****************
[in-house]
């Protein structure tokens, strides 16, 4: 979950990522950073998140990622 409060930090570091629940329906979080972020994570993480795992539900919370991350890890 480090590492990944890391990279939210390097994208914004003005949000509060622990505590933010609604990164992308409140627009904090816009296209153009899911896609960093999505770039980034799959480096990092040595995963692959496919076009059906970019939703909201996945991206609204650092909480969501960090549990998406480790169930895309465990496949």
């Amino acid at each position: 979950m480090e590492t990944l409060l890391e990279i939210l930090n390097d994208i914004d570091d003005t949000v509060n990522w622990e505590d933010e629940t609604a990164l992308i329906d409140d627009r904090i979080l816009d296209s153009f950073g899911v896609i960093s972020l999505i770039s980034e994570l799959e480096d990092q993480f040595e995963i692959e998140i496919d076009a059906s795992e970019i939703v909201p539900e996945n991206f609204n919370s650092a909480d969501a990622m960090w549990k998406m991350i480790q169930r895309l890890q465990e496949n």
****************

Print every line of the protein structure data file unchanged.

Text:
[in-house]
């Protein structure tokens, strides 16, 4: 979950990522950073998140990622 409060930090570091629940329906979080972020994570993480795992539900919370991350890890 480090590492990944890391990279939210390097994208914004003005949000509060622990505590933010609604990164992308409140627009904090816009296209153009899911896609960093999505770039980034799959480096990092040595995963692959496919076009059906970019939703909201996945991206609204650092909480969501960090549990998406480790169930895309465990496949």
């Amino acid at each position: 979950m480090e590492t990944l409060l890391e990279i939210l930090n390097d994208i914004d570091d003005t949000v509060n990522w622990e505590d933010e629940t609604a990164l992308i329906d409140d627009r904090i979080l816009d296209s153009f950073g899911v896609i960093s972020l999505i770039s980034e994570l799959e480096d990092q993480f040595e995963i692959e998140i496919d076009a059906s795992e970019i939703v909201p539900e996945n991206f609204n919370s650092a909480d969501a990622m960090w549990k998406m991350i480790q169930r895309l890890q465990e496949n």